Door County Civility Project: Civil Political Campaigning

What would it look like?


This month I’m focusing on the divide-and-conquer strategies that political campaigns in our country have been increasingly using. Although opposing parties have always made negative comments, now we are constantly bombarded courtesy of the vast amounts of money spent in the increasingly available media choices. This results in a mixture of negative emotions. 

First we become exhausted by the number and repetitiveness of the messages, and we long for the election to end. Then comes confusion. For each race, so much of what we see are contradictions, name calling, misinformation, threats and blame – lots of blame. It becomes overwhelming – and none of it helps us decide which candidates should receive our vote.

Maybe we don’t know which sources offer accurate information or don’t have time to research them. Maybe we also become frightened. One side becomes the enemy, which may result in seeing friends who favor the other side in a different light. Maybe we can no longer trust them, and perhaps they, too, become the enemy.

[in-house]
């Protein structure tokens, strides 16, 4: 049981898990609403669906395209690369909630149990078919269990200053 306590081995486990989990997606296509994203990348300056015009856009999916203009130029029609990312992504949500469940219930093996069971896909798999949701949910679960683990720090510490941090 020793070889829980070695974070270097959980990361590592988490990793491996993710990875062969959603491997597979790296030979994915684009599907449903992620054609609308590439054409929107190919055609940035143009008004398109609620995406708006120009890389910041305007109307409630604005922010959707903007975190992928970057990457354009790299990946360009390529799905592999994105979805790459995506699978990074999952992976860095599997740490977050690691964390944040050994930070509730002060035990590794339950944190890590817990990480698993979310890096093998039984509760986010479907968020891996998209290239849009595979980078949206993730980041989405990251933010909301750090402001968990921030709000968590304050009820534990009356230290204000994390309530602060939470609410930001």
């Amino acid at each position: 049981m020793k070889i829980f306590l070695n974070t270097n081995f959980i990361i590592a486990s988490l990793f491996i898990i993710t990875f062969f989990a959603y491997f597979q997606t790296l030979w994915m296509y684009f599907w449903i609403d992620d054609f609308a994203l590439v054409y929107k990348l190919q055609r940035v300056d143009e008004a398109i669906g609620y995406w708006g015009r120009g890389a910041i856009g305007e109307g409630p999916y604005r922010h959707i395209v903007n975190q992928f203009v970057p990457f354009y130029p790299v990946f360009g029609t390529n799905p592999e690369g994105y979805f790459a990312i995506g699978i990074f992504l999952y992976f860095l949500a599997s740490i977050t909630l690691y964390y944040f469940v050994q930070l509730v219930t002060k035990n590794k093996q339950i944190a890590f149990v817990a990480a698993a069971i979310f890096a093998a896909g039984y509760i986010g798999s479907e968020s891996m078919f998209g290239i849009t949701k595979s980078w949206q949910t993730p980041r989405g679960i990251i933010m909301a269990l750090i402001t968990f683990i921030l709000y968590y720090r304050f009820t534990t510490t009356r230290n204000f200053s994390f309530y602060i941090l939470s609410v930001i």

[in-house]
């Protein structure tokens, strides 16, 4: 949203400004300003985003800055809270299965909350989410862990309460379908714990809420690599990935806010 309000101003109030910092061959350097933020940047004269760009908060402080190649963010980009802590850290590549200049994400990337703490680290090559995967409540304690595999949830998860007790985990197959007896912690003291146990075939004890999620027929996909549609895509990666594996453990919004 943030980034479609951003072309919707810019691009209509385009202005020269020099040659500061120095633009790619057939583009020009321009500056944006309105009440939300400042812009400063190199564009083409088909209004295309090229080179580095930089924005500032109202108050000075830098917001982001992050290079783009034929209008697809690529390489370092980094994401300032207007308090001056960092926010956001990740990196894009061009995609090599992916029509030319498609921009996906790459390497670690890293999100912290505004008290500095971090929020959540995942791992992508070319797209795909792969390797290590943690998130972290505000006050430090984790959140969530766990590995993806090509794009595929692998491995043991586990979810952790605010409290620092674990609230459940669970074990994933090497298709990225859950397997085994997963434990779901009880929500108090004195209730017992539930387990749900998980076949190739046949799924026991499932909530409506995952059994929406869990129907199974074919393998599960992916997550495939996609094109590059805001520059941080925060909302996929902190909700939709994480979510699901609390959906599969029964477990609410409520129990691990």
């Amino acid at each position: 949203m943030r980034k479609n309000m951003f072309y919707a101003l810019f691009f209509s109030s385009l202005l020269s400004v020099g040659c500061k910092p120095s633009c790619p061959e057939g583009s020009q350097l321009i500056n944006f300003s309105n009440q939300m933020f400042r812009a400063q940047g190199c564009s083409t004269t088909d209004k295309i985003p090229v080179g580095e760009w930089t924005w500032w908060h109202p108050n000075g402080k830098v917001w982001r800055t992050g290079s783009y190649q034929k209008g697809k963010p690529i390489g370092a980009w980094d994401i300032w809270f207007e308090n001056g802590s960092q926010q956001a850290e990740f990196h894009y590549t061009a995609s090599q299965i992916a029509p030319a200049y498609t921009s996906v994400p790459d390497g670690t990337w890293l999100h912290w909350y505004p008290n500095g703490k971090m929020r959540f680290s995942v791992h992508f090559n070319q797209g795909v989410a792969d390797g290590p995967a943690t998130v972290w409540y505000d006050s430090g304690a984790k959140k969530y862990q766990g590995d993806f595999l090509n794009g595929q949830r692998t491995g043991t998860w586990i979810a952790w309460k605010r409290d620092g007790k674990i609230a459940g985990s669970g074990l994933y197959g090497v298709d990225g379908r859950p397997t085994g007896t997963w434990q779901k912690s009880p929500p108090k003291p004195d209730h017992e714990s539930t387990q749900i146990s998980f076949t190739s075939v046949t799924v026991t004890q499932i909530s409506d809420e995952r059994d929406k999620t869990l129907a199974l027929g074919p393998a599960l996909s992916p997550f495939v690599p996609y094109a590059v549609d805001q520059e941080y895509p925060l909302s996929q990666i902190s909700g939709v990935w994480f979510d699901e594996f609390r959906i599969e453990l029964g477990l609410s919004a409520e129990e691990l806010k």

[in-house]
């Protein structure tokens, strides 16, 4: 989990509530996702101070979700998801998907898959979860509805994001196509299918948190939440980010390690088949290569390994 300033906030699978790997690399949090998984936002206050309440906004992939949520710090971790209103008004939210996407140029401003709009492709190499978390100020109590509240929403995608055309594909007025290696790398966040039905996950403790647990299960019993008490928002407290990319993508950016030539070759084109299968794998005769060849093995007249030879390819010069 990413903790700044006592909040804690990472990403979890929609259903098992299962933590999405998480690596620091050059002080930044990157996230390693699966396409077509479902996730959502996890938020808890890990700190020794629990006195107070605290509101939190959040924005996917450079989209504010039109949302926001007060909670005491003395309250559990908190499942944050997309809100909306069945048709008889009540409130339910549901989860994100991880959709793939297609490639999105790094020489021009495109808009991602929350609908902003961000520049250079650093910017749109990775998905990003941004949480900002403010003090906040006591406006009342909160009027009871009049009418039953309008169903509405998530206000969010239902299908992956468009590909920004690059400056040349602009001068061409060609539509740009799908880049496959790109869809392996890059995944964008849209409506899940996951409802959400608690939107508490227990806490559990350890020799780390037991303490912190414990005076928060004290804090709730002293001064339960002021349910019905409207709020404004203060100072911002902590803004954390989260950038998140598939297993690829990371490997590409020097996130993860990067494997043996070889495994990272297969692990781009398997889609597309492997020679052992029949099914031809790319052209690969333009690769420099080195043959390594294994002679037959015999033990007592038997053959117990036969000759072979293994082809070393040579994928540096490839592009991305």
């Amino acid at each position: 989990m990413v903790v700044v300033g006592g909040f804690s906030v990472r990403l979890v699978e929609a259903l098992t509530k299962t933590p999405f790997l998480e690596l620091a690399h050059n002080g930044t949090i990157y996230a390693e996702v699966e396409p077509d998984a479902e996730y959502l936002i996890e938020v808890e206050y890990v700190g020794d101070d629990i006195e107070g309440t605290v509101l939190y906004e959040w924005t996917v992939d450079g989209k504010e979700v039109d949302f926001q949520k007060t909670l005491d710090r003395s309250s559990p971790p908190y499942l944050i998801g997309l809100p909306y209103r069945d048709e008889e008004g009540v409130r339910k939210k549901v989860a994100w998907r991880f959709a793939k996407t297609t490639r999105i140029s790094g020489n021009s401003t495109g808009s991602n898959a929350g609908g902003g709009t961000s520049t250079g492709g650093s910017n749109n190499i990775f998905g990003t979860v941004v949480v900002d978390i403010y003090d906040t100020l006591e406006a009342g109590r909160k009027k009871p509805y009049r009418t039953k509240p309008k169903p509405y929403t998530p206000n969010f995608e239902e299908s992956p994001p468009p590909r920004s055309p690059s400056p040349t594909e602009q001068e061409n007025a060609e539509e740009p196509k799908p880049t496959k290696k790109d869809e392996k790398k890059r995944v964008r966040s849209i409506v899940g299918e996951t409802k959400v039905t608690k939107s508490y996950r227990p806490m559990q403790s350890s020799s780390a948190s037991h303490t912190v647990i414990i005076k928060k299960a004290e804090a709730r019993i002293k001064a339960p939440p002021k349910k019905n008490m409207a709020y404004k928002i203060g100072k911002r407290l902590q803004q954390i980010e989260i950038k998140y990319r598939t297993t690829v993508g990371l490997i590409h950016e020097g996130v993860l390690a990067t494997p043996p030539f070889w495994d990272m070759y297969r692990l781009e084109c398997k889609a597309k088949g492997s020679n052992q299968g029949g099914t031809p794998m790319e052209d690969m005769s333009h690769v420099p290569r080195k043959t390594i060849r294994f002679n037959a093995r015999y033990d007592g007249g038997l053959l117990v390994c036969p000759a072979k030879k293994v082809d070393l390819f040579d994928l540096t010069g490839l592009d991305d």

Finally, we get angry because we want people to serve in government who are actually going to do their job. 

We become divided when the choices are for or against, good or bad. Civil campaigns would be very different because the focus would be on letting the public know who the candidates are: their background, experience and reasons for running.

Next, civil campaigns would list the major concerns we’re facing, some description of the complexity of the problems, and some views of possible solutions. There would be more debates during which all candidates would respectfully present their views and acknowledge their areas of agreement. 

In the end, all of us would gain a better understanding of the problems and solutions. Candidates’ promises would be to present these ideas, listen to other ideas and work with all to ensure the best for all. 

In such an environment, voters would not have those negative emotions but would feel instead that we could vote for the person who shares more of our views and would work with others until there are solutions. We would have a working democracy.

As citizens, we can ask this of our candidates, media providers, political parties and ourselves.

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